Interesting reads

Two from Wes Clark: first, his article in the Washington Post's Outlook section on The Next War:
...the next war is always looming, and so is the urgent question of whether the U.S. military can adapt in time to win it.
Today, the most likely next conflict will be with Iran...
...But if it's clear how a war with Iran would start, it's far less clear how it would end.
...The next war could also come from somewhere unexpected; if you'd told most Americans in August 2001 that the United States would be invading Afghanistan within weeks, they'd have called you crazy.
...the lesson from Iraq and Afghanistan couldn't be more clear: Don't ever, ever go to war unless you can describe and create a more desirable end state. And doing so takes a whole lot more than just the use of force.
...The best war is the one that doesn't have to be fought, and the best military is the one capable and versatile enough to deter the next war in the first place.
Also, yesterday Clark officially endorsed Hillary Clinton for President. Clark's been close to the Clinton family since the Kosovo war, and I interpret his endorsement as a signal that he'd definitely be involved in a Clinton cabinet, or possibly as a running mate.


An article from Der Spiegel on climate refugees - Tuvalu may be the first country in the world to entirely disappear as a result of climate change.
"Is it supposed to become a virtual country?" asked Rainer Lagoni, Professor of Maritime Law at the University of Hamburg. There is no legal definition for a country entirely without land.
Climate intelligence would certainly be a priority for countries in the South Pacific...


Boston Globe - The Nonbelievers
In a world where zealots crash planes into buildings in the name of God and politicians use the Bible to craft public policy, Epstein sees himself as in the vanguard of an emerging movement fueled by the rise of skepticism, advances in science and technology, and a spreading aversion toward radical religious ideologies and traditions. He and other humanists, who also call themselves atheists, agnostics, freethinkers, secularists, or brights, point to a survey... which found that 20 percent of Americans between the ages of 18 and 25 say they have no religious affiliation or consider themselves atheists or agnostics – nearly double those who said that in a similar survey 20 years ago.

Vanity Fair - Going After Gore

A very interesting after-action report on the press coverage of the Gore campaign. It describes a cycle in which Gore received disproportionately unfavorable coverage, which caused him to restrict access to the press, which caused more unfavorable coverage, etc. Gore also dumbed down his message because he felt reporters were too stupid to understand what he was talking about (arguably true):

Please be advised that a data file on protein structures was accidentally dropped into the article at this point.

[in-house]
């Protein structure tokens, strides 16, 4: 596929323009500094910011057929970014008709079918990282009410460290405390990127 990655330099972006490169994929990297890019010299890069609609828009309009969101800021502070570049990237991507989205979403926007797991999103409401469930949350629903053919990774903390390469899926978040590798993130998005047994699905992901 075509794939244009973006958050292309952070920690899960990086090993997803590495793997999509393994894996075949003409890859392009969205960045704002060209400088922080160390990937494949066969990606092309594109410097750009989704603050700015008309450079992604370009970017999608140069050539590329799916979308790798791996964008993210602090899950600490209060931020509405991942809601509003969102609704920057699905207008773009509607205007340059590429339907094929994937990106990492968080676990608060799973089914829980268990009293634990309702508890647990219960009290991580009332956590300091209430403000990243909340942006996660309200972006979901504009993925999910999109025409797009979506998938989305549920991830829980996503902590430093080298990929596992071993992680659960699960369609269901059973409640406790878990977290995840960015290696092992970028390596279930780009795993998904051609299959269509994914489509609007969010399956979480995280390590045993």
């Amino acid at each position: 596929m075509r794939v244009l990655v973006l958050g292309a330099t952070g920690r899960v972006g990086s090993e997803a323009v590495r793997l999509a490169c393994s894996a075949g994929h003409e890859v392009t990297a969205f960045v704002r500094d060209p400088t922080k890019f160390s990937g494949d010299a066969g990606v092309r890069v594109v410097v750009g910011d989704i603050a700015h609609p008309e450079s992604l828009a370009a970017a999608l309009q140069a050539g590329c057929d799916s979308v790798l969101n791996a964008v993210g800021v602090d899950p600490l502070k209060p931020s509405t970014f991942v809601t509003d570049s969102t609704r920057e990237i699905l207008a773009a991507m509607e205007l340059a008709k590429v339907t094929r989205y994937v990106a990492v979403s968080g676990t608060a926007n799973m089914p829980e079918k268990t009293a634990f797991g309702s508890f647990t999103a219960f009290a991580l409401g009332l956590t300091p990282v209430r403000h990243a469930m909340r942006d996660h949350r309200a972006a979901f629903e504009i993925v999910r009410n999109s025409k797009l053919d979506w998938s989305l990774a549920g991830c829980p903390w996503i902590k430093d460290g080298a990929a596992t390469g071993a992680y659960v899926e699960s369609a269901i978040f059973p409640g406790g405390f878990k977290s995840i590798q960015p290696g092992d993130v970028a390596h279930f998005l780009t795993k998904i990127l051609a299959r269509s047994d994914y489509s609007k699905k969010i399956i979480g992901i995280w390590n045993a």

Gore: You're reduced to saying, 'Today, here's the message: reduce pollution,' and not necessarily by XYZ out of fear that it will be, well, 'Today he talked about belching cows!'"

The Economist - Does independence beckon?

Article on the prospects for official independence for Kurdistan. The way I see it, the status quo is great for Kurdistan, and any attempt to formalize what they have now would jeopardize everything.


Enterprise Management Resilience Blog - Explaining Development-in-a-Box

Steve DeAngelides explains in detail his company's conception of practical aid to developing regions.


subadei said...

"The way I see it, the status quo is great for Kurdistan, and any attempt to formalize what they have now would jeopardize everything."

Can I get an AMEN, brother! I agree completely. It's a decade+ old democracy that deserves much more attention than it gets.

Adrian said...

Soob - an interesting question is, if we focus more attention on Kurdistan, does Turkey get more anxious, thus upsetting the status quo?

subadei said...

Absolutely especially if we (and the Iraqi Kurds) continue to sidestep the PKK issue.

Chirol recently posted a question as to why President Bush continually failed to mention the success of Iraqi Kurdistan. I opined that Turkey was likely the cause for the same reason you cite.

I don't see an easy resolution to the PKK conundrum except perhaps time. A lot of the foreign investment in Kurdistan is of Turkish origin. Further, take a look at the region and it's not too far off to say Kurdistan and Turkey have a great deal in common socially. Two essentially Islamic states that maintain a secular and democratic rule (the Turk military dabbling earlier this year aside.)

If the Turks can be contained from crossing the border for a long enough period of time we might see a situation where the two are economically intertwined enough that a Turkish attack would hurt Turkey as much as it would Kurdistan.